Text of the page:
I forgot one other strategy for building a better community when I was writing the last post.
D. Reduce Anonymity
According to John Gabriel's Greater Internet F****** Theory, the combination of anonymity and an audience causes normal people to feel free to act badly. So maybe reducing anonymity is a valid strategy to build a better community.
6. Tie all characters to a single id
Remove the idea of anonymous alts. All alts can be identified as belonging to the same player/account.
7. Tie all accounts to real word name or identity
This takes the previous idea a step further. Your online identity is linked to your real name.
In addition to reducing the anonymity of the would-be bad actor, this also might have the additional effect of "humanizing" the other players. Sometimes when you're playing with a bunch of avatars, it's easy to dehumanize them and treat them as effective NPCs. Perhaps using real names will remind people that they are playing with real people.
I also want to respond to a couple of specific comments made.
Community Based Policing
Isn't the central problem: "The Internet is a horrible place to have a community"? The only working solution on a fairly large scale tends to be a strong, user community based policing.
I am not as sure of this as you are. Community based policing enforces the current norms of the community. So if the community is bad, the norms it enforces will be bad as well.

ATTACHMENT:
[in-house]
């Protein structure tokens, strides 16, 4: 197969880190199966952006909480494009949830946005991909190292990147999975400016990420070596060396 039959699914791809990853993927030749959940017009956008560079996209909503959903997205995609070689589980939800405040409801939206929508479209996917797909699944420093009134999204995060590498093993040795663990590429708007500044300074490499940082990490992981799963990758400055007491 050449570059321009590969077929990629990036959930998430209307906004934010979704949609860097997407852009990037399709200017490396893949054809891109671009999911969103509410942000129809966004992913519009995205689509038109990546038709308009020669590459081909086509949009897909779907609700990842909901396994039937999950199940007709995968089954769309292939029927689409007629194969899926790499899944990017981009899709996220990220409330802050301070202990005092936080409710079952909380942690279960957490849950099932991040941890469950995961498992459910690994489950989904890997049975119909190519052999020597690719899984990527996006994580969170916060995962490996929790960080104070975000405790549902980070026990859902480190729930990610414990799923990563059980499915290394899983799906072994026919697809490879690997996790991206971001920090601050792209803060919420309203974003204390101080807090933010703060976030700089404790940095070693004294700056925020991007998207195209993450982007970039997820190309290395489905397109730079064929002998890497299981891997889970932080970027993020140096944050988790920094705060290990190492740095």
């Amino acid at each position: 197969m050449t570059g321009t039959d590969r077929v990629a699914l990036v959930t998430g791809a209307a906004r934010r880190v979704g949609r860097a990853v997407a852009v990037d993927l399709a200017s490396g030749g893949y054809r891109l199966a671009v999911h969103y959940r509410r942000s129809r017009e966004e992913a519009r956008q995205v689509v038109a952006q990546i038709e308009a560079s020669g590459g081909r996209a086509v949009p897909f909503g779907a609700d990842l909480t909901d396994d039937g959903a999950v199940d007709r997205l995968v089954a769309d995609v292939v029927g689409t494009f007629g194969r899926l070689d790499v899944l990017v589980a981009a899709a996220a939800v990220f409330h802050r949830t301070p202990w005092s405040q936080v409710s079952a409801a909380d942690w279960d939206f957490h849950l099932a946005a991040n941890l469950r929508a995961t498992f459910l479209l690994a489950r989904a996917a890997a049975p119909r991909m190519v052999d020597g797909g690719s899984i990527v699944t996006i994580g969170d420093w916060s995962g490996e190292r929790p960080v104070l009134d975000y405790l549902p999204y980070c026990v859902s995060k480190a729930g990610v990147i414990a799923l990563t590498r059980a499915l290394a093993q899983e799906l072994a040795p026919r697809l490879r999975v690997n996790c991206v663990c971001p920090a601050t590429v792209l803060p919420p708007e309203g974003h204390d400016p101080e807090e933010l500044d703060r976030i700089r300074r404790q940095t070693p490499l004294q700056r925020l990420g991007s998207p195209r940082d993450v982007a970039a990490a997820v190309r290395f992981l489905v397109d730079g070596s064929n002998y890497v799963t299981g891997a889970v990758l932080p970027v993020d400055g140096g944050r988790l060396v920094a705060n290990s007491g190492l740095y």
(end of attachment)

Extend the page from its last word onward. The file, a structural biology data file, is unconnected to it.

For example, if you picked 5 random WoW players and presented them with one player, Sue, who used the word "gay" as a pejorative, and other player, Jane, who does 2K dps in heroics, who do you think the community is more likely to censure?
(If you say Sue, I have a bridge in Brooklyn that you might be interested in.)
In my experience, community based policing only really works when the power is not given to the community at large, but to a subset of users who have a vision of what the community should be. Often older or original members of the community.
As well, community based policing is vulnerable to hijack by organized "mafias". A small group working together can often intentionally push the community moderation in an unintended direction. Just imagine if Goonswarm gets to be the police in your MMO community.
Moderated Servers and the Best Guilds
Create specific servers where there is little to no moderation or banning and see where people choose to roll their mains. Five bucks says that many who try out the "freedom of speech" servers will realize society without laws isn't as peachy as they thought, and that a little (self) moderation goes a long way in improving play experience. I wouldn't be surprised at all to see the best guilds thrive on the moderated servers.
This might or might not be a good idea. But personally, I would be shocked if the best guilds were on moderated servers.
The best players tend to come from the young, male, hyper-competitive gaming culture.1 Killer-Achievers, basically. They are not particularly attracted to moderated servers. The culture is often crass, and contains a lot of bravado. They're not bad, per se. If the lines are laid down, they will stay more or less within them, pushing the edges where they can.
But that culture would see it as a point of pride to be top dogs on the non-moderated servers. A sort of "if you can't stand the heat, get out of the kitchen" attitude.
1. I'm not saying that they're all male, or all young, but the core of most high end guilds tend to be males in their 20s.